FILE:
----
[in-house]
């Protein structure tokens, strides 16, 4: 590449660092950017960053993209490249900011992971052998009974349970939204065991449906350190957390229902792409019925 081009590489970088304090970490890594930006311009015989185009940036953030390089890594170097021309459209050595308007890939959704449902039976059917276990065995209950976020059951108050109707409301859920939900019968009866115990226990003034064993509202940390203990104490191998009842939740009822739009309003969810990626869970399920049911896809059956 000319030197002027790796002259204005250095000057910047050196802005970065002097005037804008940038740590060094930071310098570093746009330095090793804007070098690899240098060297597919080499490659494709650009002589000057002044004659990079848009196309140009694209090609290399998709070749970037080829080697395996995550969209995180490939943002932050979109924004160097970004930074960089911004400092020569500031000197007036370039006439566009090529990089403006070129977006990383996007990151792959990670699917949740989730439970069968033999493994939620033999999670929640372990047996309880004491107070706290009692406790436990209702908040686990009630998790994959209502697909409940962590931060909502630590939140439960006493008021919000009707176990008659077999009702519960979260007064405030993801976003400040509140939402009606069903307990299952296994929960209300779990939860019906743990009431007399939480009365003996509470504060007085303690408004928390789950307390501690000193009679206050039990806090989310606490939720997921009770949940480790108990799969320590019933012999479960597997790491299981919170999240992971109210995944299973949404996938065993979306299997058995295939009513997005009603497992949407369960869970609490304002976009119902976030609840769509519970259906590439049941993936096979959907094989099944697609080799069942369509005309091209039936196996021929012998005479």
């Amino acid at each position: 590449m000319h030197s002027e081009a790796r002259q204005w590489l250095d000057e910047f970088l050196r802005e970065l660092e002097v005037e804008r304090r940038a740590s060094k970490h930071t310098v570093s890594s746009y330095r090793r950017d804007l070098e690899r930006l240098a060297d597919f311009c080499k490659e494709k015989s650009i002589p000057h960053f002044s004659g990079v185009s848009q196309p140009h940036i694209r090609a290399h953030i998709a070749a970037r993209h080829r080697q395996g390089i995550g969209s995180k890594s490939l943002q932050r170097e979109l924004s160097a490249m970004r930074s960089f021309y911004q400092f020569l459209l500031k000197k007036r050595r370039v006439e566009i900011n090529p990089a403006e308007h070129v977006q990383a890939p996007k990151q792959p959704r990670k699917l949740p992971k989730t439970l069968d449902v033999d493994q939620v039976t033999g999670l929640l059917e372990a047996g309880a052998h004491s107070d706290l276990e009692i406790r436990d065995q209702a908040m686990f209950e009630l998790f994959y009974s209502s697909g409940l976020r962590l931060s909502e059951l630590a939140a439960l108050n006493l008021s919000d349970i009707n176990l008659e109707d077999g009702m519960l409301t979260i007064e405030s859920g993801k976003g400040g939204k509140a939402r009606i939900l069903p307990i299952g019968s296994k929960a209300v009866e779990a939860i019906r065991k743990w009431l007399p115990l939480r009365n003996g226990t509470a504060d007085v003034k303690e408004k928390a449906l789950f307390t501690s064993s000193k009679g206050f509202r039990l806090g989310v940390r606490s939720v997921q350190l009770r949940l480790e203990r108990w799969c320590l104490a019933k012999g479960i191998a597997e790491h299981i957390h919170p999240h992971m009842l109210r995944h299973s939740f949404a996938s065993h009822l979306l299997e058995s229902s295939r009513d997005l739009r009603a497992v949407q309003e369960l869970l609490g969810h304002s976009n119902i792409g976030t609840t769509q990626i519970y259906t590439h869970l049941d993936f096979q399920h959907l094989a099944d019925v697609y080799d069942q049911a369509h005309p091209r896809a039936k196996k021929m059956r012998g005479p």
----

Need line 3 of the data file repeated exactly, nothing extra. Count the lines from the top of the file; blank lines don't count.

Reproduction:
């Amino acid at each position: 590449m000319h030197s002027e081009a790796r002259q204005w590489l250095d000057e910047f970088l050196r802005e970065l660092e002097v005037e804008r304090r940038a740590s060094k970490h930071t310098v570093s890594s746009y330095r090793r950017d804007l070098e690899r930006l240098a060297d597919f311009c080499k490659e494709k015989s650009i002589p000057h960053f002044s004659g990079v185009s848009q196309p140009h940036i694209r090609a290399h953030i998709a070749a970037r993209h080829r080697q395996g390089i995550g969209s995180k890594s490939l943002q932050r170097e979109l924004s160097a490249m970004r930074s960089f021309y911004q400092f020569l459209l500031k000197k007036r050595r370039v006439e566009i900011n090529p990089a403006e308007h070129v977006q990383a890939p996007k990151q792959p959704r990670k699917l949740p992971k989730t439970l069968d449902v033999d493994q939620v039976t033999g999670l929640l059917e372990a047996g309880a052998h004491s107070d706290l276990e009692i406790r436990d065995q209702a908040m686990f209950e009630l998790f994959y009974s209502s697909g409940l976020r962590l931060s909502e059951l630590a939140a439960l108050n006493l008021s919000d349970i009707n176990l008659e109707d077999g009702m519960l409301t979260i007064e405030s859920g993801k976003g400040g939204k509140a939402r009606i939900l069903p307990i299952g019968s296994k929960a209300v009866e779990a939860i019906r065991k743990w009431l007399p115990l939480r009365n003996g226990t509470a504060d007085v003034k303690e408004k928390a449906l789950f307390t501690s064993s000193k009679g206050f509202r039990l806090g989310v940390r606490s939720v997921q350190l009770r949940l480790e203990r108990w799969c320590l104490a019933k012999g479960i191998a597997e790491h299981i957390h919170p999240h992971m009842l109210r995944h299973s939740f949404a996938s065993h009822l979306l299997e058995s229902s295939r009513d997005l739009r009603a497992v949407q309003e369960l869970l609490g969810h304002s976009n119902i792409g976030t609840t769509q990626i519970y259906t590439h869970l049941d993936f096979q399920h959907l094989a099944d019925v697609y080799d069942q049911a369509h005309p091209r896809a039936k196996k021929m059956r012998g005479p």